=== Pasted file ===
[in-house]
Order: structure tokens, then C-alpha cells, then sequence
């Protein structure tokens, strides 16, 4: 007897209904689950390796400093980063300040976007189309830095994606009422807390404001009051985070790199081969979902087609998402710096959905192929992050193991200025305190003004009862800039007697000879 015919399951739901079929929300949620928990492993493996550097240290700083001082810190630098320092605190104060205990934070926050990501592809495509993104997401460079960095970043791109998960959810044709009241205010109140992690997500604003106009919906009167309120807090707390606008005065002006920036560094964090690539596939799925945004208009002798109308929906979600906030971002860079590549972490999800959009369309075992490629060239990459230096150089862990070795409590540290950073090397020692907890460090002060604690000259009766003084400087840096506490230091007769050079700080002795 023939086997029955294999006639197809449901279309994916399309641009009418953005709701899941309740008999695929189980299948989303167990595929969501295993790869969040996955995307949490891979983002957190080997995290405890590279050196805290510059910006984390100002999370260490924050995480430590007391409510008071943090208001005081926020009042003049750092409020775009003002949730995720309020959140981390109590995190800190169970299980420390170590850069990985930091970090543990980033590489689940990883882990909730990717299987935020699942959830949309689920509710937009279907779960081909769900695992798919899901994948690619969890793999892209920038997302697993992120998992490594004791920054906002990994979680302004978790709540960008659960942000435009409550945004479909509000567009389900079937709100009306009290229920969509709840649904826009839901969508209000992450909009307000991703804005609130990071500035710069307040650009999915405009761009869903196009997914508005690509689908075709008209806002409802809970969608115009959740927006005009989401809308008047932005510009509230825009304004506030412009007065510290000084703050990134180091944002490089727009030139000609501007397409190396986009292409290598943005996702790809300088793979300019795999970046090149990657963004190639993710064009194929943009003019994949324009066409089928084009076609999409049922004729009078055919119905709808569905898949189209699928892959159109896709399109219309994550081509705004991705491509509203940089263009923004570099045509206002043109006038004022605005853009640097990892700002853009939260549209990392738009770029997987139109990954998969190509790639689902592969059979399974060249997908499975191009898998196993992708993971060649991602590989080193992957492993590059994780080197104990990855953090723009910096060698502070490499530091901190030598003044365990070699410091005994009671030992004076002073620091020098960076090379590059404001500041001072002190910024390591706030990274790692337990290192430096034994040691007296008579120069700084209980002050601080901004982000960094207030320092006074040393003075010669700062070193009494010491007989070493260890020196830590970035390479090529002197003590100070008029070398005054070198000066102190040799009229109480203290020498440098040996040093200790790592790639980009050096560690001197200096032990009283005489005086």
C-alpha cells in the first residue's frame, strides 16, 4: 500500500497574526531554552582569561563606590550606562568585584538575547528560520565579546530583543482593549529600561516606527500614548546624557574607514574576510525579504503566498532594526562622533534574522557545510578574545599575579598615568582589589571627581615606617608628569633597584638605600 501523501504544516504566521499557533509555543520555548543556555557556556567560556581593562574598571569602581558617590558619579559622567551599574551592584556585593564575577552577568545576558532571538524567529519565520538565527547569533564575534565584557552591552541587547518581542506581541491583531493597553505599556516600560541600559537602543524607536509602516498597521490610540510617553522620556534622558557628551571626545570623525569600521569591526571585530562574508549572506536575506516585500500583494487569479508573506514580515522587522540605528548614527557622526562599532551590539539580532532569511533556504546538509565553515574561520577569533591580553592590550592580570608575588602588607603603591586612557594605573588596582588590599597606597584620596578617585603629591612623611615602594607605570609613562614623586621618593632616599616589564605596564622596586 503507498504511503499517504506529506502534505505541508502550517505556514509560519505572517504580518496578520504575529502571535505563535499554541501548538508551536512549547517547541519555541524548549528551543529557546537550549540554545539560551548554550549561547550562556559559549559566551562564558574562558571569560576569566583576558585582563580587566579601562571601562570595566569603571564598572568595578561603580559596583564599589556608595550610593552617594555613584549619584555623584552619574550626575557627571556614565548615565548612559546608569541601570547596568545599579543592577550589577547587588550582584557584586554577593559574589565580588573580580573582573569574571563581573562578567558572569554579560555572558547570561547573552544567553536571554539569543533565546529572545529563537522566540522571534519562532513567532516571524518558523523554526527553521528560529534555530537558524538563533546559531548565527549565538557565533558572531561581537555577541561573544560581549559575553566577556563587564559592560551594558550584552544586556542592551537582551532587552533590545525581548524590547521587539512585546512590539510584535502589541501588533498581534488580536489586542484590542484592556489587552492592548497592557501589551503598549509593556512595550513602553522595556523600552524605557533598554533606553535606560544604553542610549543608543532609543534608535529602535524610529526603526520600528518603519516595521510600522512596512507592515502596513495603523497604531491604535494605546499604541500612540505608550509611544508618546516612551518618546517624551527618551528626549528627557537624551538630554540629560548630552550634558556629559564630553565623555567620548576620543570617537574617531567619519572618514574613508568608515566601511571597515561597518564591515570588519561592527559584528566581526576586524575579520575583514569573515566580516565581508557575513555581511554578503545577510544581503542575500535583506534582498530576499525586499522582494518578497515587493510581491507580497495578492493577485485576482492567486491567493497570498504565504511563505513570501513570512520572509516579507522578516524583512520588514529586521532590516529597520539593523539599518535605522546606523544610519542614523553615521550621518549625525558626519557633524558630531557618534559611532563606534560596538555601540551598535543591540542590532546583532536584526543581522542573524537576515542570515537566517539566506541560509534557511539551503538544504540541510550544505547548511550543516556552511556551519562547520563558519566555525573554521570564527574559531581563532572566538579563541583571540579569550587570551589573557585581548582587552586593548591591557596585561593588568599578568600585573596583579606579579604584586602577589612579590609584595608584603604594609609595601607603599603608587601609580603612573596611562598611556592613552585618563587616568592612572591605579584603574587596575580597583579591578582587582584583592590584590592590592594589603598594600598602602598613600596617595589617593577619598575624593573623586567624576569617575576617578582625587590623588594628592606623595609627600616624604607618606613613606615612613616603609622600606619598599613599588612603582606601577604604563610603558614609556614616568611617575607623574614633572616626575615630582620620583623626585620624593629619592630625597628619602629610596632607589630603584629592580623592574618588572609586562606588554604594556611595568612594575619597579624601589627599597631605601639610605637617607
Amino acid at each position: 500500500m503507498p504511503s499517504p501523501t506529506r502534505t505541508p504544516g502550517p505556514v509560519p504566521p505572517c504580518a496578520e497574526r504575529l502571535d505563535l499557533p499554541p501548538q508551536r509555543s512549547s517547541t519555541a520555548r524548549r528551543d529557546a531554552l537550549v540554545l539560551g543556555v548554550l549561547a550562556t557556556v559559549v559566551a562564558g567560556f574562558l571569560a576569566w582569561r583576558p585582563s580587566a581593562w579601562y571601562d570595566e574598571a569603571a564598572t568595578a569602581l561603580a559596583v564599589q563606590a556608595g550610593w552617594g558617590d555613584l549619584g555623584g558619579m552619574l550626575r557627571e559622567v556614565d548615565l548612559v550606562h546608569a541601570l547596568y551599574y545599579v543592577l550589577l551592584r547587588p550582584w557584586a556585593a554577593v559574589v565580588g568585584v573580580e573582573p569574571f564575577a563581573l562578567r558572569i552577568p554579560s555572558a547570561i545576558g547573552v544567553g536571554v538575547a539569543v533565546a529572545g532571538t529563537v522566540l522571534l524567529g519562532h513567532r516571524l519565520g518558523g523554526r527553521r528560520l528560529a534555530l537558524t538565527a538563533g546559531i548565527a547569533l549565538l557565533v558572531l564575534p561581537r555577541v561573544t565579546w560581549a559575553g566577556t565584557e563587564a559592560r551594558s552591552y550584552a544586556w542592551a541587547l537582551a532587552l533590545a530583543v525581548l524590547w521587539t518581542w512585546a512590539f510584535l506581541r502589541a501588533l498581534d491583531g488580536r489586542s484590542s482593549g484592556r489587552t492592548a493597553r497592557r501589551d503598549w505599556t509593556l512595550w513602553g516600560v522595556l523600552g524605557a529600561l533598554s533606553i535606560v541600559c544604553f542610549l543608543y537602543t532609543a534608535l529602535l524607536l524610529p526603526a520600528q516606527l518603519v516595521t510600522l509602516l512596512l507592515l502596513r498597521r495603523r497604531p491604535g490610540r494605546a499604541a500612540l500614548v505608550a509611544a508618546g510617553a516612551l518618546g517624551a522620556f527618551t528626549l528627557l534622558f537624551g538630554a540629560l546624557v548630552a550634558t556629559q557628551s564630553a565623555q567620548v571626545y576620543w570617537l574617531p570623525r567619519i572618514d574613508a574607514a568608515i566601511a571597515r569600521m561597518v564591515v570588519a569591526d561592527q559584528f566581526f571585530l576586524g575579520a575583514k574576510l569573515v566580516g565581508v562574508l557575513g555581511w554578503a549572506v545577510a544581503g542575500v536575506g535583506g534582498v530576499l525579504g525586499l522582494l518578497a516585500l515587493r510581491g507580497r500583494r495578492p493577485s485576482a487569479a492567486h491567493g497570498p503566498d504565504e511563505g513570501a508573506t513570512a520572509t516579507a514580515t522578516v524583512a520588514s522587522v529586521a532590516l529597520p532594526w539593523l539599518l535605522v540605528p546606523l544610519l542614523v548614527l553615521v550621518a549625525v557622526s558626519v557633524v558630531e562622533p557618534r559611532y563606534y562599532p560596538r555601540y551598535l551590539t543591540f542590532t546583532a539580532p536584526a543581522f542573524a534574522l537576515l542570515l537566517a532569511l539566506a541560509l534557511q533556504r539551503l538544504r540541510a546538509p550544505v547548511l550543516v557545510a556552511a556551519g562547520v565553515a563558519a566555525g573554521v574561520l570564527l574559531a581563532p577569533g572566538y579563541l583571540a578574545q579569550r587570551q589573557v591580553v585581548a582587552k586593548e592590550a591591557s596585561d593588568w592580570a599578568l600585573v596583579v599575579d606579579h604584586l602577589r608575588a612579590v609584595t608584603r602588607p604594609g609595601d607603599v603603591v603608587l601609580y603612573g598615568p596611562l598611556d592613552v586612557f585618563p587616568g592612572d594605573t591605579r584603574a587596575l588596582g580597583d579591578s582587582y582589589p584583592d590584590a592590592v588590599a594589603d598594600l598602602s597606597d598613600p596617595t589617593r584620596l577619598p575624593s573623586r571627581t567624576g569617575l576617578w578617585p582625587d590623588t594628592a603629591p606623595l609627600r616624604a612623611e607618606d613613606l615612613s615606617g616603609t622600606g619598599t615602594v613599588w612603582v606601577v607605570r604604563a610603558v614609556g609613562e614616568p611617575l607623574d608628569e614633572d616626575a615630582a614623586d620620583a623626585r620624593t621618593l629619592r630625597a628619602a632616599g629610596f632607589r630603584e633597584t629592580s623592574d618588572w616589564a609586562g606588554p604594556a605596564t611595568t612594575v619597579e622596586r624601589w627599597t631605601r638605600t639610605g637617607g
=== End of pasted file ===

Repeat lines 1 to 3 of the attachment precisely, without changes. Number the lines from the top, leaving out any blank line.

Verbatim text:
[in-house]
Order: structure tokens, then C-alpha cells, then sequence
């Protein structure tokens, strides 16, 4: 007897209904689950390796400093980063300040976007189309830095994606009422807390404001009051985070790199081969979902087609998402710096959905192929992050193991200025305190003004009862800039007697000879 015919399951739901079929929300949620928990492993493996550097240290700083001082810190630098320092605190104060205990934070926050990501592809495509993104997401460079960095970043791109998960959810044709009241205010109140992690997500604003106009919906009167309120807090707390606008005065002006920036560094964090690539596939799925945004208009002798109308929906979600906030971002860079590549972490999800959009369309075992490629060239990459230096150089862990070795409590540290950073090397020692907890460090002060604690000259009766003084400087840096506490230091007769050079700080002795 023939086997029955294999006639197809449901279309994916399309641009009418953005709701899941309740008999695929189980299948989303167990595929969501295993790869969040996955995307949490891979983002957190080997995290405890590279050196805290510059910006984390100002999370260490924050995480430590007391409510008071943090208001005081926020009042003049750092409020775009003002949730995720309020959140981390109590995190800190169970299980420390170590850069990985930091970090543990980033590489689940990883882990909730990717299987935020699942959830949309689920509710937009279907779960081909769900695992798919899901994948690619969890793999892209920038997302697993992120998992490594004791920054906002990994979680302004978790709540960008659960942000435009409550945004479909509000567009389900079937709100009306009290229920969509709840649904826009839901969508209000992450909009307000991703804005609130990071500035710069307040650009999915405009761009869903196009997914508005690509689908075709008209806002409802809970969608115009959740927006005009989401809308008047932005510009509230825009304004506030412009007065510290000084703050990134180091944002490089727009030139000609501007397409190396986009292409290598943005996702790809300088793979300019795999970046090149990657963004190639993710064009194929943009003019994949324009066409089928084009076609999409049922004729009078055919119905709808569905898949189209699928892959159109896709399109219309994550081509705004991705491509509203940089263009923004570099045509206002043109006038004022605005853009640097990892700002853009939260549209990392738009770029997987139109990954998969190509790639689902592969059979399974060249997908499975191009898998196993992708993971060649991602590989080193992957492993590059994780080197104990990855953090723009910096060698502070490499530091901190030598003044365990070699410091005994009671030992004076002073620091020098960076090379590059404001500041001072002190910024390591706030990274790692337990290192430096034994040691007296008579120069700084209980002050601080901004982000960094207030320092006074040393003075010669700062070193009494010491007989070493260890020196830590970035390479090529002197003590100070008029070398005054070198000066102190040799009229109480203290020498440098040996040093200790790592790639980009050096560690001197200096032990009283005489005086």